But here’s another view, which came to me as I ready fellow blogger Kylee Hall’s recent post:

“I, admittedly, have been following the carrot quite a bit since I left that first company–all in search for the next big payout that will give me that long-term security.”

In our world (and most other Americans’), you can’t count on having the same job for more than a few years. You can’t count on anyone else paying for your retirement. But here in Silicon Valley, some people have found the path to long-term security: the tech equity/ buyout machine. And that seems like something that is in our control, if not in our grasp. It’s different, and could seem obnoxious if you don’t have that control in your own life.

So what does all of this have to do with Silicon Valley the show? I think that Mike Judge is trying to create characters, not caricatures. Individuals with exaggerated personality traits and faults that are magnified by an environment soaked in money and success. (And in trying to make the world a better place – which, even if it sounds corny, I think a lot of people in Silicon Valley are genuinely trying to do. Take a peek at my friend Jack Kingsley’s latest in Cambodia—his 12th—for one example.) But what the non-Silicon Valley world will most likely see is the caricatures of money-driven nerds, pot-smoking capitalists, and people who like to hear themselves talk. The real Silicon Valley Tales will have a much harder time getting out.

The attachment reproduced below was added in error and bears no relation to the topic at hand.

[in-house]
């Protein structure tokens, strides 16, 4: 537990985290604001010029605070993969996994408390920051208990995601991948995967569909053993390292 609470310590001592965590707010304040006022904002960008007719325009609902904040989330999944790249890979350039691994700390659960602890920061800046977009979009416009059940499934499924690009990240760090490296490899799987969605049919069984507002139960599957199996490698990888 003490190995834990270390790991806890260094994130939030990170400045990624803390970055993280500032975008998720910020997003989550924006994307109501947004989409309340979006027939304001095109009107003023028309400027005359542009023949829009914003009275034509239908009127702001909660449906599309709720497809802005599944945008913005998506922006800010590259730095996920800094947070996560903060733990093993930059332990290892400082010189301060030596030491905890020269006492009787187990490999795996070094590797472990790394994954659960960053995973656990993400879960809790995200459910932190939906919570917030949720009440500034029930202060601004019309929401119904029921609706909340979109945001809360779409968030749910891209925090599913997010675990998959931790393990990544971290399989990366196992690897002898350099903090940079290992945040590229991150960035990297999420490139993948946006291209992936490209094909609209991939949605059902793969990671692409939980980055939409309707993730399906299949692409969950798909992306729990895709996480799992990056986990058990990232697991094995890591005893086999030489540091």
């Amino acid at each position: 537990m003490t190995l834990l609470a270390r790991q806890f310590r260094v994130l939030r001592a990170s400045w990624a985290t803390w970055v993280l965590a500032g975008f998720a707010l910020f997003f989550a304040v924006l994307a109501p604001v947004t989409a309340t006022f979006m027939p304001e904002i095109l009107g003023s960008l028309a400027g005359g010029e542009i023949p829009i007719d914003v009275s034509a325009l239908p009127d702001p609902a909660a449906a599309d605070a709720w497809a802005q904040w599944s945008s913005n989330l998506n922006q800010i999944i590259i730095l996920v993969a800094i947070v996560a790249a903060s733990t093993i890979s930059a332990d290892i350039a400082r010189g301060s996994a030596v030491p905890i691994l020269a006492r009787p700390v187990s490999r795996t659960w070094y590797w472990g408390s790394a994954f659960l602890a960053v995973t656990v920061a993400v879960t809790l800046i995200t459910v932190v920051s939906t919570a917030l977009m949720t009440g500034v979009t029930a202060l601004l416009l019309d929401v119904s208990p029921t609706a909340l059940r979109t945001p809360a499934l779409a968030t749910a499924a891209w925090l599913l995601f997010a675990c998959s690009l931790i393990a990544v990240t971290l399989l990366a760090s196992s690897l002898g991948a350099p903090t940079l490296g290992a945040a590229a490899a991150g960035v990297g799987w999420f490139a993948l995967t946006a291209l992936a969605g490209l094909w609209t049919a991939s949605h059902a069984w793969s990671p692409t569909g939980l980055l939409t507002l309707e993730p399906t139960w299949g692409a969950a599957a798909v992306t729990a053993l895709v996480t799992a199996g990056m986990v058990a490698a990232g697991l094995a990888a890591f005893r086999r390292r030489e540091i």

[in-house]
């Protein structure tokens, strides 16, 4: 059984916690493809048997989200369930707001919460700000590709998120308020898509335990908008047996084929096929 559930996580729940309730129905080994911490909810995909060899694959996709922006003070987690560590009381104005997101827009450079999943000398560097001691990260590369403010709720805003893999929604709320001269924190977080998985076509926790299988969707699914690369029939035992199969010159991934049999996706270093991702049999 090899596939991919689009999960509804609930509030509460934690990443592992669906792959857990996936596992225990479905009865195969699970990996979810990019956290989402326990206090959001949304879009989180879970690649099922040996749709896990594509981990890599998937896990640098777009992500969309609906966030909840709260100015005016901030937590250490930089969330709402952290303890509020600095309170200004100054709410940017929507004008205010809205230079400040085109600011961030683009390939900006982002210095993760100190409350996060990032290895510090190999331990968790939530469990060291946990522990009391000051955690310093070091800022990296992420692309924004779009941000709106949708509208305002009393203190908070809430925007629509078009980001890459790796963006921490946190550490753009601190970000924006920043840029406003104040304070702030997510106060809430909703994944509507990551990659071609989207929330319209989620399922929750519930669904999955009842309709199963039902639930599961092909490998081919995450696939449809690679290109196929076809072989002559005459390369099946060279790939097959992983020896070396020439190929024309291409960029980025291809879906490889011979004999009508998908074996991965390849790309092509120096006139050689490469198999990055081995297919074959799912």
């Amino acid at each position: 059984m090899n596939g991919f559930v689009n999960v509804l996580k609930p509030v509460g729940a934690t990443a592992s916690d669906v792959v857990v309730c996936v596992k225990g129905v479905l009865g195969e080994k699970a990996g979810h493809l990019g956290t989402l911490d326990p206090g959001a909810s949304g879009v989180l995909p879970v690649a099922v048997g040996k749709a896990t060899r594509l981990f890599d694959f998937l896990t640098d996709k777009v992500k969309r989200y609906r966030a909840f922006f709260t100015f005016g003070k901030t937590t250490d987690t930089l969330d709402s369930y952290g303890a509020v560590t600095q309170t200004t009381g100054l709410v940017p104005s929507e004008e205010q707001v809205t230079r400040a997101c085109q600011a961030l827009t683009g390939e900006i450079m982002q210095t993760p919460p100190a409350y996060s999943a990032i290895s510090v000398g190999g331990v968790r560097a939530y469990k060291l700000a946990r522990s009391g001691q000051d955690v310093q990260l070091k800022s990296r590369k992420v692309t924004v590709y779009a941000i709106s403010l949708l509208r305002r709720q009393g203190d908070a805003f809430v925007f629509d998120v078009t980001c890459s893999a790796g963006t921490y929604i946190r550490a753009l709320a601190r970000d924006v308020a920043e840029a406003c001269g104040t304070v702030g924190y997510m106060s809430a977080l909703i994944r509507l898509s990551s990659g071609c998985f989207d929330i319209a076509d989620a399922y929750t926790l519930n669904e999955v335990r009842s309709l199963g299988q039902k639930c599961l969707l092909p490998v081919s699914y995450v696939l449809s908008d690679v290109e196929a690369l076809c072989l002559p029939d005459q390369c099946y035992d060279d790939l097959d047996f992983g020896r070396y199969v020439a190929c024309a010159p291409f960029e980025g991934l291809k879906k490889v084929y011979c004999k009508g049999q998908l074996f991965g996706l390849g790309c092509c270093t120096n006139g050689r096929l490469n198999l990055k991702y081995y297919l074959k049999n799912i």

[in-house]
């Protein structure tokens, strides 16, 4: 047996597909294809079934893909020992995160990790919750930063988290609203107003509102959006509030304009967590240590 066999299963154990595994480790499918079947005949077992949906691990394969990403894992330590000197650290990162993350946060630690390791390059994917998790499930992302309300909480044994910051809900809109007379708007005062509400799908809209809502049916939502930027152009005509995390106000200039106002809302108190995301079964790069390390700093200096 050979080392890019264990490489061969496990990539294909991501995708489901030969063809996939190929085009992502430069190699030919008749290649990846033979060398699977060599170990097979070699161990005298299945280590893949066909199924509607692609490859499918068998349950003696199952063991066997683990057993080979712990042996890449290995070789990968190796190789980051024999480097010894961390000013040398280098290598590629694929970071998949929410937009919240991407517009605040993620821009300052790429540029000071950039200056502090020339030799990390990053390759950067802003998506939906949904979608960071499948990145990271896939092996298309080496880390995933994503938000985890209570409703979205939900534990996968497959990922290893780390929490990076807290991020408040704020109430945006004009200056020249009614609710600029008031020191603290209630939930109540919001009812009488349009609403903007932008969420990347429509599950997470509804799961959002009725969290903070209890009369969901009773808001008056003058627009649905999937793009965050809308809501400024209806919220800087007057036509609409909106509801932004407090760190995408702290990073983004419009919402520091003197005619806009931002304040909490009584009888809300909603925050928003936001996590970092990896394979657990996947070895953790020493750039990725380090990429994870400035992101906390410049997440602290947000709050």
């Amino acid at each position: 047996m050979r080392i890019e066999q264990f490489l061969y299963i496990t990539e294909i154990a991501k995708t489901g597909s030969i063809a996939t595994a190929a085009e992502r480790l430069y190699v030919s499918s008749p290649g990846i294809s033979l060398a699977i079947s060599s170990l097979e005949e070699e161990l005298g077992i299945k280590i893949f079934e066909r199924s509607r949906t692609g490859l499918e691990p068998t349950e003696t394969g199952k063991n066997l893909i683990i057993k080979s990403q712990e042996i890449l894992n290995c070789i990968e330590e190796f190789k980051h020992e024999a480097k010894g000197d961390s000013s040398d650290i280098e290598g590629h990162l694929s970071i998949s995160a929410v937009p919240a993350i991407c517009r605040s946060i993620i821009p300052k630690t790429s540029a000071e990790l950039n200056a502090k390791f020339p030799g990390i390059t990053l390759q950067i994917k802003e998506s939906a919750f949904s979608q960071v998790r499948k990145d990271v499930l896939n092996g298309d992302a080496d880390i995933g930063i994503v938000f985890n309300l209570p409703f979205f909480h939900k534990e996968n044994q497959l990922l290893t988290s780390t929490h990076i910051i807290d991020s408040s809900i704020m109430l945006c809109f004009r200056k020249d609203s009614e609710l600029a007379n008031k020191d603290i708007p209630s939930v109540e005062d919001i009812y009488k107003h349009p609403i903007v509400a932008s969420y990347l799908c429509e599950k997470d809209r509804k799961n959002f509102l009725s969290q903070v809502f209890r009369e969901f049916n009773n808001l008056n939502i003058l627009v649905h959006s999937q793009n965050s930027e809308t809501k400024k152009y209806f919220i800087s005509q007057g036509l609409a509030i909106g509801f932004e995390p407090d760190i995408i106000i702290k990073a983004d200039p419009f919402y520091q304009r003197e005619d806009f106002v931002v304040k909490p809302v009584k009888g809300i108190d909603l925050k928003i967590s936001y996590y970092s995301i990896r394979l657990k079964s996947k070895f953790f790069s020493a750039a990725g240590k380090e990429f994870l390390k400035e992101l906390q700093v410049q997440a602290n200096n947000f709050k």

A Review of “Silicon Valley” or Does Tech Need More Female D-Bags?

When Mike Judge’s latest satirical comedy, Silicon Valley, debuted on HBO a few weeks’ ago, I deliberately postponed watching it.

HBO’s Silicon Valley: Cast Photo

While it’s hard to resist watching any new series from HBO (even those that don’t feature softcore vampire porn and men with the surname ), part of the reason was just plain, old-fashioned dread of what I would witness.

On the one hand, it could turn out to be just another clueless attempt to capture the wonderful essence of the tech world while basically remaining pretty fact-free  (remember the “” and the Disney-meets-technology representation of Google. Okay, maybe that wasn’t so far off in its depiction.)